Although the invention has been shown in connection with a certain specific embodiment, it will be readily apparent to those skilled in the art that various changes in form and arrangement of parts may be made to suit requirements without departing from the spirit and scope of the invention.

We claim as our invention:

1. In a solid state electro-optical device, the combination of a mosaic sensor including a plurality of phototransistors onto which an optical image is to be focused. said transistors being arranged in a plurality of rows and orthogonal columns thus forming a matrix, the collectors of the phototransistors in the respective rows being connected to a first set of common conductors, the emitters of the phototransistors in the respective columns being connected to a second set of common conductors, a first set of collector switches equal in number to the number of rows connected between said first set of conductors and a first terminal, a second set of emitter switches equal in number to the number of columns connected between said second set of conductors and a second terminal, a load resistor conwherein said phototransistors are formed on a single wafer of semiconductive material.

4. The solid-state electro-optical device of claim 3 wherein said emitters of the phototransistors are interconnected by means of strips of electrical conductive material vapor deposited onto said wafer of semiconductive material.

5. The solid-state electro-optical device of claim 1 wherein a collector switch is closed, followed by sequential closing of all emitter switches before the next successive collector switch is closed.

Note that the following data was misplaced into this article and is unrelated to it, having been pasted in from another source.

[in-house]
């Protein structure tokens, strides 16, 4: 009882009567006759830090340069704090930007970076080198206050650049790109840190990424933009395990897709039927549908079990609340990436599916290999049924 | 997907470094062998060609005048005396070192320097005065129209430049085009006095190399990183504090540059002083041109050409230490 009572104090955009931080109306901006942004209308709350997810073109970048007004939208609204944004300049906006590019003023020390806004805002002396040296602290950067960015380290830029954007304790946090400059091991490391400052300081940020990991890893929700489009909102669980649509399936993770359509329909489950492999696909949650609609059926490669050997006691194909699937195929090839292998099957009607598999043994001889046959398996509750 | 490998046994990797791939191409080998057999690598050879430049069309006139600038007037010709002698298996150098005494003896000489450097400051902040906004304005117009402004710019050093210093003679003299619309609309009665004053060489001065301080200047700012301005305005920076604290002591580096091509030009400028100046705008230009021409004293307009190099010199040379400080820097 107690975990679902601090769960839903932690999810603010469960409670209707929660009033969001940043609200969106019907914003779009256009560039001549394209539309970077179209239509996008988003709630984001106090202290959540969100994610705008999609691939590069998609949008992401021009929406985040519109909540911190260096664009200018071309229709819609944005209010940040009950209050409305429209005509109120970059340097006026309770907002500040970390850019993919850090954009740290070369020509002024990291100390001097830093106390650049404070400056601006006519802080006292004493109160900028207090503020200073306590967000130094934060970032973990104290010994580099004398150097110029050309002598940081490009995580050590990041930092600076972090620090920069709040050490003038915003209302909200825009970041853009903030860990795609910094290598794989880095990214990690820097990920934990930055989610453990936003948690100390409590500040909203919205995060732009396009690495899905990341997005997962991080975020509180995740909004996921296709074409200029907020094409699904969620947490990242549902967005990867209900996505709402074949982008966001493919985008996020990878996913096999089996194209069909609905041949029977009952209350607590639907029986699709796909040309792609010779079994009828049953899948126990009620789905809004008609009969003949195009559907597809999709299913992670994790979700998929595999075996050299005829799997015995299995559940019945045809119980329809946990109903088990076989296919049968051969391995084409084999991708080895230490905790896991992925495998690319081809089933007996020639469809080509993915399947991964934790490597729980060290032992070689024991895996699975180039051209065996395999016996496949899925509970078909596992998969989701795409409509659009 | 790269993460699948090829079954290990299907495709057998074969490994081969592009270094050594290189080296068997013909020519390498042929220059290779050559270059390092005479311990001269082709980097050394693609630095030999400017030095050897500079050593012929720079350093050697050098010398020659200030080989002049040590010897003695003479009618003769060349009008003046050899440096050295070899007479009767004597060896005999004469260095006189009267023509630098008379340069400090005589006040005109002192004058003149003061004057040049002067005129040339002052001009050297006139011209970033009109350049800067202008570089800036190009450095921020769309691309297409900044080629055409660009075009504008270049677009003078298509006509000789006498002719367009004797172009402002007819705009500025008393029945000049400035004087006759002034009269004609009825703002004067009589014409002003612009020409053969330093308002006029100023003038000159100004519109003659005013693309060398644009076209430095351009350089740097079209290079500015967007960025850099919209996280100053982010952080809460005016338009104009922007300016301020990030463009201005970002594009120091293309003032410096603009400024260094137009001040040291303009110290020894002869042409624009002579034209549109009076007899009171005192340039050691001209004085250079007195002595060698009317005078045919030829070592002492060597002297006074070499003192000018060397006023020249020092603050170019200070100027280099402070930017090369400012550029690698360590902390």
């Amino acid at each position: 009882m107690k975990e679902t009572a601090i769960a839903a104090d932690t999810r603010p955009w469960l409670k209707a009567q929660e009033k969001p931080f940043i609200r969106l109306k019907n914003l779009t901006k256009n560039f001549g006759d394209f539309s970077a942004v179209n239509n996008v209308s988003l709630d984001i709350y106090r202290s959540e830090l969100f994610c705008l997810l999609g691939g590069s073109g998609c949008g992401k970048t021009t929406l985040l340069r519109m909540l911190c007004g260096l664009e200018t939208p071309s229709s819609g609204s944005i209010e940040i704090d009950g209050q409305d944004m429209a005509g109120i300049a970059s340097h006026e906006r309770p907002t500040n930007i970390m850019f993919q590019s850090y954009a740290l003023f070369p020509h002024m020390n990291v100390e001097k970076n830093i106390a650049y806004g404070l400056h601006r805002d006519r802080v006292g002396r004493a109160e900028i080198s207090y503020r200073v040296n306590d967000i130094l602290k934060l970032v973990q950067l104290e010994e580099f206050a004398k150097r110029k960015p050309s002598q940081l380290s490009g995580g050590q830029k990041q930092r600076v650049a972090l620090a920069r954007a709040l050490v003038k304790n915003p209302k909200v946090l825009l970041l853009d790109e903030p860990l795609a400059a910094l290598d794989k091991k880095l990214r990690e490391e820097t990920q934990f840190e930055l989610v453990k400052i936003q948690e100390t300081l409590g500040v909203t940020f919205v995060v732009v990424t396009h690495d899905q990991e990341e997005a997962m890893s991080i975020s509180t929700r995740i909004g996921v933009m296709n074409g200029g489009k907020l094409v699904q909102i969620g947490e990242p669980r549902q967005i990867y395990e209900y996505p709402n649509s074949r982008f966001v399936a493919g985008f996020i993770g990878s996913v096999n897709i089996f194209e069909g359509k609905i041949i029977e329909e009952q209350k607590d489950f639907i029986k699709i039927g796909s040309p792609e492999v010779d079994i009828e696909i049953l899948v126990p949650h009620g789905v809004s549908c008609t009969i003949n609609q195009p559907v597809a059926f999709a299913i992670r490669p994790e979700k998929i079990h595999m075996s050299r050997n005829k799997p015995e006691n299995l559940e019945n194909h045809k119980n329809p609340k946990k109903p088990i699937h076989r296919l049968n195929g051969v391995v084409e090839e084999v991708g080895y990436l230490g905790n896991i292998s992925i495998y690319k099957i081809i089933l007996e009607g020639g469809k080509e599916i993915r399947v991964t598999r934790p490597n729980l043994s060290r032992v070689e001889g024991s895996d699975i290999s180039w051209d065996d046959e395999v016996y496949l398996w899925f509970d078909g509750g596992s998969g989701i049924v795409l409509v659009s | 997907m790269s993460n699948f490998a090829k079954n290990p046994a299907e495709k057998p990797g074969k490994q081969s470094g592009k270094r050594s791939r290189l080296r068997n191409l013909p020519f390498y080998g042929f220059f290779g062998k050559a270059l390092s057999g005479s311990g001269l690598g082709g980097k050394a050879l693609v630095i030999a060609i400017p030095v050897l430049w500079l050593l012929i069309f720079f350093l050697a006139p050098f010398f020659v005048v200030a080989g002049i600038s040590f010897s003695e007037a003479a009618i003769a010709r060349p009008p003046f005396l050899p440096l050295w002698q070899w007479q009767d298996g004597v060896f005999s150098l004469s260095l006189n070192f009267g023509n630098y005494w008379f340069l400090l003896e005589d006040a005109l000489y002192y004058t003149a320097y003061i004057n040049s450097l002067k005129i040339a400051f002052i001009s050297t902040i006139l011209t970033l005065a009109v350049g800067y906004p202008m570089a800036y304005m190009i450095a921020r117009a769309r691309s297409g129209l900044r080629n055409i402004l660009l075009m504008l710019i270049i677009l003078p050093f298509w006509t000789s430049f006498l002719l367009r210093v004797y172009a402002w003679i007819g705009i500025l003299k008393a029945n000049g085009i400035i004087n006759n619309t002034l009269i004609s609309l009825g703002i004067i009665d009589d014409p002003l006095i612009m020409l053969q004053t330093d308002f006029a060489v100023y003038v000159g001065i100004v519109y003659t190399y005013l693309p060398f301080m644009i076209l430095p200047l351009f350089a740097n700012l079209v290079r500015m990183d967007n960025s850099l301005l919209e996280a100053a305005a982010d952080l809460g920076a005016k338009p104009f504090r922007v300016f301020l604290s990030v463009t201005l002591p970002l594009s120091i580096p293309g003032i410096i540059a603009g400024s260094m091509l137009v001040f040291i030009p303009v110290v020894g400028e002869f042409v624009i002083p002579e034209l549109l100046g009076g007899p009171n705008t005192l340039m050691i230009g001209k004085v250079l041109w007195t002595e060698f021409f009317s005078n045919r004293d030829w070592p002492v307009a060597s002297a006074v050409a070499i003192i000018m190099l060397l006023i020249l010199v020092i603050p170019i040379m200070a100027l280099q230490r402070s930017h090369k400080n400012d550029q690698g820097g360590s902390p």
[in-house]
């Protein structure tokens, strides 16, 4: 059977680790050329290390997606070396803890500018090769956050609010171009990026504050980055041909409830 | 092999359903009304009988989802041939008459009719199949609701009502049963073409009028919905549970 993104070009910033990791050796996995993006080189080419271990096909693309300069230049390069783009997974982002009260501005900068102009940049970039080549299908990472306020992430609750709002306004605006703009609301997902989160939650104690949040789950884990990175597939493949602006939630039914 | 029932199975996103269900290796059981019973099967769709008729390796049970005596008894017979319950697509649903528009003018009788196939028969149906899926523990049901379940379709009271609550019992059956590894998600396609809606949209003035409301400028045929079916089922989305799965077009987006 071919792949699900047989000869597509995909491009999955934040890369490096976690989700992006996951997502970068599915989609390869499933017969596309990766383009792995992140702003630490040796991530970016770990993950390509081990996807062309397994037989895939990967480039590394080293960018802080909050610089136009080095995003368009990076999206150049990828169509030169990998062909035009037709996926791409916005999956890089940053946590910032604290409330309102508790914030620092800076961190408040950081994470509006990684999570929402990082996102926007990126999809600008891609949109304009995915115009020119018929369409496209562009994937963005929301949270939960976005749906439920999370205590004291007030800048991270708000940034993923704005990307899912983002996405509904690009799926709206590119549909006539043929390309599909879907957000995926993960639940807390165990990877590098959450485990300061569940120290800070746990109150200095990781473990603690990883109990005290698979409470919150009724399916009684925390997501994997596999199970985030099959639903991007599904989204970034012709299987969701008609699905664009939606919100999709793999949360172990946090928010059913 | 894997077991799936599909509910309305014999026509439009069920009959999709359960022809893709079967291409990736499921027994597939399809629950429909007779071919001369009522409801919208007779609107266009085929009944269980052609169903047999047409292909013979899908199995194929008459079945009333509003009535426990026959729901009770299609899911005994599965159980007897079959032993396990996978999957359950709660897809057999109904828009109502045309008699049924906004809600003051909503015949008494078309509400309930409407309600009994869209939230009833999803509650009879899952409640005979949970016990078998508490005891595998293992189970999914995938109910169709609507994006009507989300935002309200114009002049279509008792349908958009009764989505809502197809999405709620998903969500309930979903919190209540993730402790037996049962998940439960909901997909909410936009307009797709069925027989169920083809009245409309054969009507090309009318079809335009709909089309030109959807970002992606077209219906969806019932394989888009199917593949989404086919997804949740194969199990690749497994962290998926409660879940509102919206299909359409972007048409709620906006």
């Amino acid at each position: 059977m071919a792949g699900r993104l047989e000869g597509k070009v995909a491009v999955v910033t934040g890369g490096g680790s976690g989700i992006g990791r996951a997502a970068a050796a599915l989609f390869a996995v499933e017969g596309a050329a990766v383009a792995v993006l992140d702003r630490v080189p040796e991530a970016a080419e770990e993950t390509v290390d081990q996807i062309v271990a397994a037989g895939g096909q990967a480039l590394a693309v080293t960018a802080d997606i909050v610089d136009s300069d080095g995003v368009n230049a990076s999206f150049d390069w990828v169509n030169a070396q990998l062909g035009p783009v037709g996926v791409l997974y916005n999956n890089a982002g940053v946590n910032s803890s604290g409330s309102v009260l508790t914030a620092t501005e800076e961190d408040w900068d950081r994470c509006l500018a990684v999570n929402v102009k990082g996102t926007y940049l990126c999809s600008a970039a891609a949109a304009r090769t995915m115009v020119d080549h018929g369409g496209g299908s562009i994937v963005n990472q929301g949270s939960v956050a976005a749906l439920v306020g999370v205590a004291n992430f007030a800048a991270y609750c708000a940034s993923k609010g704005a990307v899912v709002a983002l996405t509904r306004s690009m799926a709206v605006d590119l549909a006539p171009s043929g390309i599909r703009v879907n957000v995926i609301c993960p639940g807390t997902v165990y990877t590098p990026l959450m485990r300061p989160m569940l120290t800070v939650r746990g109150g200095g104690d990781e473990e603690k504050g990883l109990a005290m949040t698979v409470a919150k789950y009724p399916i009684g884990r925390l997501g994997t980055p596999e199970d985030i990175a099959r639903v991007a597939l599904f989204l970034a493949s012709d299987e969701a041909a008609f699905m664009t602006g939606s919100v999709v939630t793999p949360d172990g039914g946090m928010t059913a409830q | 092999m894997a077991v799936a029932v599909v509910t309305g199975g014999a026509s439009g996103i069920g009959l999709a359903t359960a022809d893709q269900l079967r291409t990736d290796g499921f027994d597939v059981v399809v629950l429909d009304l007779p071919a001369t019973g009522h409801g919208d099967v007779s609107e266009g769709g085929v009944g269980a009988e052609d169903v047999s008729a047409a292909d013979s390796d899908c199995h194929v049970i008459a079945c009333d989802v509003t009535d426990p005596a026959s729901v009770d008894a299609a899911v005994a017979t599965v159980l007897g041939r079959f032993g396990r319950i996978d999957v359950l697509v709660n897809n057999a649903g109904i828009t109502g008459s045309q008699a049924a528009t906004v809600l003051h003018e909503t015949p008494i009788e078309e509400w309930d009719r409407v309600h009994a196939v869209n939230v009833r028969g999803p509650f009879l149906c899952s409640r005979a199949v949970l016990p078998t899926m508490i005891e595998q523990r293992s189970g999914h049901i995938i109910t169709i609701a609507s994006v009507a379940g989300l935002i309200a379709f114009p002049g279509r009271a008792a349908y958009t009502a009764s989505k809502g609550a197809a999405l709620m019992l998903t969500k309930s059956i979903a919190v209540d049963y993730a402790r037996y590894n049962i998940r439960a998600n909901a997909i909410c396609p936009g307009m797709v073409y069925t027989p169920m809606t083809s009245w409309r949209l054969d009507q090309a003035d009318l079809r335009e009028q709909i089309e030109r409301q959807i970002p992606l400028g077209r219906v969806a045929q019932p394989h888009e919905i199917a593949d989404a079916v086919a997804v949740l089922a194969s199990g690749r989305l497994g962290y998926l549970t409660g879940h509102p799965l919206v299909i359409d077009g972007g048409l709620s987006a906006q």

Patent Citations
Cited PatentFiling datePublication dateApplicantTitle
US3465293 *Mar 11, 1966Sep 2, 1969Fairchild Camera Instr CoDetector array controlling mos transistor matrix
US3470318 *May 11, 1966Sep 30, 1969NasaSolid state television camera system
US3562418 *Dec 5, 1966Feb 9, 1971Gen ElectricSolid state image converter system
Referenced by
Citing PatentFiling datePublication dateApplicantTitle
US4005443 *Sep 11, 1975Jan 25, 1977Fritz AlbrechtScanning device and method for automatic focusing
US4054906 *Aug 26, 1975Oct 18, 1977Sony CorporationSolid state color camera
US4117510 *Sep 23, 1975Sep 26, 1978Matsushita Electric Industrial Co., Ltd.Solid state color imaging apparatus
US5097305 *Feb 19, 1991Mar 17, 1992Synaptics CorporationIntegrating photosensor and imaging system having wide dynamic range
US5260592 *Sep 16, 1991Nov 9, 1993Synaptics, IncorporatedIntegrating photosensor and imaging system having wide dynamic range with varactors
US5289023 *Aug 7, 1992Feb 22, 1994Synaptics, IncorporatedHigh-density photosensor and contactless imaging array having wide dynamic range
US5324958 *Jul 30, 1992Jun 28, 1994Synaptics, IncorporatedIntegrating imaging systgem having wide dynamic range with sample/hold circuits
US5763909 *Nov 8, 1996Jun 9, 1998Synaptics, IncorporatedIntegrating imaging system with phototransistor having wide dynamic range
EP0048805A2 *Aug 5, 1981Apr 7, 1982International Business Machines CorporationSemiconductor integrated circuit optical image-to-electrical signal transducer
Classifications
U.S. Classification348/307, 348/241, 257/462, 257/446, 340/14.62, 348/E03.29, 257/E27.149
International ClassificationH04N3/15, H01L27/146
Cooperative ClassificationH04N3/1512, H01L27/14681
European ClassificationH01L27/146T, H04N3/15C4